In the final scene of Strauss's Der Rosenkavalier, just as the Marschallin is about to leave her lover, Octavian, to the younger woman, she says to Sophie: "No need to talk so much. You're pretty, that's enough." But is it? For those who hope that Octavian will come to his senses and leave the air-headed ingnue before it's too late, David McVicar's production plants some hopeful clues. Indeed, Octavian only just stops short of following the Marschallin out of that final scene, almost sparing us that saccharin duet between the young lovers. I reckon McVicar gives them about a month together.
The great thing about this staging, first seen at Scottish Opera, is its detail. McVicar's set design (with Michael Vale) hints at a fairy-tale artificiality, but within this world human nature is up to its old tricks. McVicar is especially good on period manners, and the scene where Sophie's duenna (a delicious Janice Cairns) "adjudicates" the first meeting between her and Octavian is played for all it's worth.
Another unique elaboration is the relationship between Baron Ochs (John Tomlinson) and his bastard son, Leopold (Harry Ward), who shadows his every move and jumps to his every whim. And that includes serving as dance partner for the Baron's favourite waltz tune. On cold winter nights one imagines them going through their old routines. No woman has ever stayed around long enough to take Leopold's place on the dance floor.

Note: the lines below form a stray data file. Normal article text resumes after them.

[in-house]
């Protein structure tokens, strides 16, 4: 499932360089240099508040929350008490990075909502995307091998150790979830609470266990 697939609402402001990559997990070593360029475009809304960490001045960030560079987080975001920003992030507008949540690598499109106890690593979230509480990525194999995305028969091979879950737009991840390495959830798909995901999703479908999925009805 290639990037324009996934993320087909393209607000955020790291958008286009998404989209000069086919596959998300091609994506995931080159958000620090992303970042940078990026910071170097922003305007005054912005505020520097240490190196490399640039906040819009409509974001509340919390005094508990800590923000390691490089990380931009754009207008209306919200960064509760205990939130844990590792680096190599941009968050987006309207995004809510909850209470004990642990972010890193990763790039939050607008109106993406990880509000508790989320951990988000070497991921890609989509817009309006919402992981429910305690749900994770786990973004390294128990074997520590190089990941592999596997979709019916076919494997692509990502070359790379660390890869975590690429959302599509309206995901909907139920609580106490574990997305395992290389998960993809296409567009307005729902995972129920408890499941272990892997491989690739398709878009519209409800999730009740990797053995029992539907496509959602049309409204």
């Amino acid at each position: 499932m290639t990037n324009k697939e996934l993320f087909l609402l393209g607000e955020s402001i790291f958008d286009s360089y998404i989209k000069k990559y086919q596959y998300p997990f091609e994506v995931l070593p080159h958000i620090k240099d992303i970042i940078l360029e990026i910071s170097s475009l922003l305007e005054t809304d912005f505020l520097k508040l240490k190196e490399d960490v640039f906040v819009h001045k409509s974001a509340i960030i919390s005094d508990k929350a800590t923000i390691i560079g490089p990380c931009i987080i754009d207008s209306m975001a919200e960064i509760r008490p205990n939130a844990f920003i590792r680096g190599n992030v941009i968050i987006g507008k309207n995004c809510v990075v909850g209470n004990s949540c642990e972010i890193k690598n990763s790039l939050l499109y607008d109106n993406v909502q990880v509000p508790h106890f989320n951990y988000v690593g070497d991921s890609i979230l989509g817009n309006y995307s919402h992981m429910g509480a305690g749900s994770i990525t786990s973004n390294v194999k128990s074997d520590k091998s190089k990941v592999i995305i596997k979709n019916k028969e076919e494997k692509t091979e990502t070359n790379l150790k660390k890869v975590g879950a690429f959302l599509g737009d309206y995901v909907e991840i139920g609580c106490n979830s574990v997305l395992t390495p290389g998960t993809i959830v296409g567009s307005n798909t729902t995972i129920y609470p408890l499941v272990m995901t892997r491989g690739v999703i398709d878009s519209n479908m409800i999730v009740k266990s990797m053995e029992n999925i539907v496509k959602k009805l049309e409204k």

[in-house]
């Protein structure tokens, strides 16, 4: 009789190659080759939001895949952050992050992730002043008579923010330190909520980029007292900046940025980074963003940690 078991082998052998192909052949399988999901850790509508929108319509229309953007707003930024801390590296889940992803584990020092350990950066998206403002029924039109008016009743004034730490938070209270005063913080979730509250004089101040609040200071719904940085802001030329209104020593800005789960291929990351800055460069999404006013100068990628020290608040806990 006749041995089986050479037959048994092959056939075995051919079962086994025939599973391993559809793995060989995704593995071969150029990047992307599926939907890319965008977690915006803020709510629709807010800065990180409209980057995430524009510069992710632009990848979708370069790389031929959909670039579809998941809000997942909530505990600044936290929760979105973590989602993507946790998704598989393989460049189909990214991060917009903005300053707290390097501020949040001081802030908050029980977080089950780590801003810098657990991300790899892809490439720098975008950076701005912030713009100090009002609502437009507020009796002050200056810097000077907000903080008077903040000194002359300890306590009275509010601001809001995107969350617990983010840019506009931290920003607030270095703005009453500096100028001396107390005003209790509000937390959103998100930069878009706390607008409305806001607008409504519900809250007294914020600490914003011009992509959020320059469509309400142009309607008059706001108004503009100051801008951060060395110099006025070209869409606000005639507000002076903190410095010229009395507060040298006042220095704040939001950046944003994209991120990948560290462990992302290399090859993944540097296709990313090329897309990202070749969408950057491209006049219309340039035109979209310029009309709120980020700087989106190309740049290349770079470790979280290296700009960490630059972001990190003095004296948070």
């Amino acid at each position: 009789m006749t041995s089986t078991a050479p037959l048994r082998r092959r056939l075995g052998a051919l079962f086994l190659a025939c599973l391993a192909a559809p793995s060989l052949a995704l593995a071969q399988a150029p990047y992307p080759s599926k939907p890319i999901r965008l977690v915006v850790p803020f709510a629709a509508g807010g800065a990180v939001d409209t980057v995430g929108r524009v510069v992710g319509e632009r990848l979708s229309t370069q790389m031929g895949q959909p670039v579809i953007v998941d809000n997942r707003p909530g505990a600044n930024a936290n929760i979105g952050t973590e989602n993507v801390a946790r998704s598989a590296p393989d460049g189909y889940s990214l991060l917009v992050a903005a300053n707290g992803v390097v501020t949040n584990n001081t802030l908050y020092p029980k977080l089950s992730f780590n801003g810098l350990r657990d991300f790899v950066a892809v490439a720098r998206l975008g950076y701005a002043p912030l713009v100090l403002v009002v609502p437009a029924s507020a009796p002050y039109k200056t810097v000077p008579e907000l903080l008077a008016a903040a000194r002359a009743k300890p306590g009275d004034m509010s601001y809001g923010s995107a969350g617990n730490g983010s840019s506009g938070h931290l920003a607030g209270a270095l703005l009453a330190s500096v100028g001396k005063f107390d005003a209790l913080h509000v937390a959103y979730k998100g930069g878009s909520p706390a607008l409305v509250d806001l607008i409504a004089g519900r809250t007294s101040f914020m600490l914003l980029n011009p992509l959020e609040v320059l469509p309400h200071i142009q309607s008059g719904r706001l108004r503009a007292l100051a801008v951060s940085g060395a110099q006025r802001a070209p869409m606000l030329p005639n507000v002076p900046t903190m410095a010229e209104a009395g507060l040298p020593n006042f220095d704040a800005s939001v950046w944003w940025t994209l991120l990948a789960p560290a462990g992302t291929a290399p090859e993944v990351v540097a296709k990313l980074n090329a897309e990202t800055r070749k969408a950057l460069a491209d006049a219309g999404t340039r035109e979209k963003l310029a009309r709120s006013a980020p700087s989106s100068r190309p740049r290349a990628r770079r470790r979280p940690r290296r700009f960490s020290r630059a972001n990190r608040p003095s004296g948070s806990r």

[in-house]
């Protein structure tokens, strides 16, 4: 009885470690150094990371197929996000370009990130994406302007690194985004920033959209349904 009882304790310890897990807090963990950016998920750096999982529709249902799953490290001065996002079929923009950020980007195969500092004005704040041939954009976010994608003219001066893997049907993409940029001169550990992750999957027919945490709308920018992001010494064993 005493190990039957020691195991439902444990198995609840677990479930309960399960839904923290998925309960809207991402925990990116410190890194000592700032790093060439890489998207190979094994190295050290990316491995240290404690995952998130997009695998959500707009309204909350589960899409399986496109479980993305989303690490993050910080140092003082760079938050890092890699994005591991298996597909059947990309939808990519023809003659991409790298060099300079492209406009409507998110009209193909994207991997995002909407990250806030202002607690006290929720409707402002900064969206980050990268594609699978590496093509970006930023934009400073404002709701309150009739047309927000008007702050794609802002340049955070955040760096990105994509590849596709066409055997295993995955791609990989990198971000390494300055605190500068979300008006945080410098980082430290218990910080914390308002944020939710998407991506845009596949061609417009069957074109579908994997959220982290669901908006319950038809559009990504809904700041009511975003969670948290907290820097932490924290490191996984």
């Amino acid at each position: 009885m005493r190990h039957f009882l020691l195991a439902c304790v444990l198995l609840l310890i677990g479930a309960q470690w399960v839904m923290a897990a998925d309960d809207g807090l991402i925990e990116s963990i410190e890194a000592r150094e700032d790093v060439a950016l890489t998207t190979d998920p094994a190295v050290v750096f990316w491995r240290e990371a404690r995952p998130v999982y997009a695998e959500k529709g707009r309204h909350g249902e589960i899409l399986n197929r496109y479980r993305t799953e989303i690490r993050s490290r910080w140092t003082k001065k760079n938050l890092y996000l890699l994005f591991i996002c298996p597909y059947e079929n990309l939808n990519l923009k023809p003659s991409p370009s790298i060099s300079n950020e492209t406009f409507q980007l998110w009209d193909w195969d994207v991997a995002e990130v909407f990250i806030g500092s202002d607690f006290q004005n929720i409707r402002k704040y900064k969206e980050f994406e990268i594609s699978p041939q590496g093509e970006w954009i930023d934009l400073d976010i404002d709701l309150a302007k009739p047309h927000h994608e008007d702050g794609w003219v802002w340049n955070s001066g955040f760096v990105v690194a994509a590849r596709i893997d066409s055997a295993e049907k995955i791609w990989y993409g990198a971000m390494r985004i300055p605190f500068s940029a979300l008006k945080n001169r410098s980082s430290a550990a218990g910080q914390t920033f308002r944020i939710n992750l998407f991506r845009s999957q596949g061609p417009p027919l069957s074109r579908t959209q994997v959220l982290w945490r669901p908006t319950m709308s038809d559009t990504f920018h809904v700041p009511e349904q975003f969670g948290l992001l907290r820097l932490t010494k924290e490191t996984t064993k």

Dance is, of course, of the essence in Strauss's refulgent score and Edward Gardner and the ENO Orchestra give it all the sweep and swoon you could wish for. Better yet is the way in which Gardner has tapped into its capriciousness. If you've ever wondered what happened to the Strauss of Elektra in Der Rosenkavalier, then listen to Gardner.
Cast-wise, there is international quality at work. Sarah Connolly is an outstanding Octavian virile, sulky, petulant, her voice so ripe for the role that nothing is forced. Janice Watson (the Marschallin) knows a thing or two about radiance in Strauss but needs to work on varying the conversational tone of the role.
Sarah Tynan (Sophie) bounces in like a fluffy meringue and adds whipped cream for her stratospheric flights of fancy. She is precisely the kind of dessert Baron Ochs likes that's after he's pushed it around his plate a bit. John Tomlinson, ruddy of face and voice, is now so inside Ochs that you wonder how he is at home. He's at home here. A quality evening.
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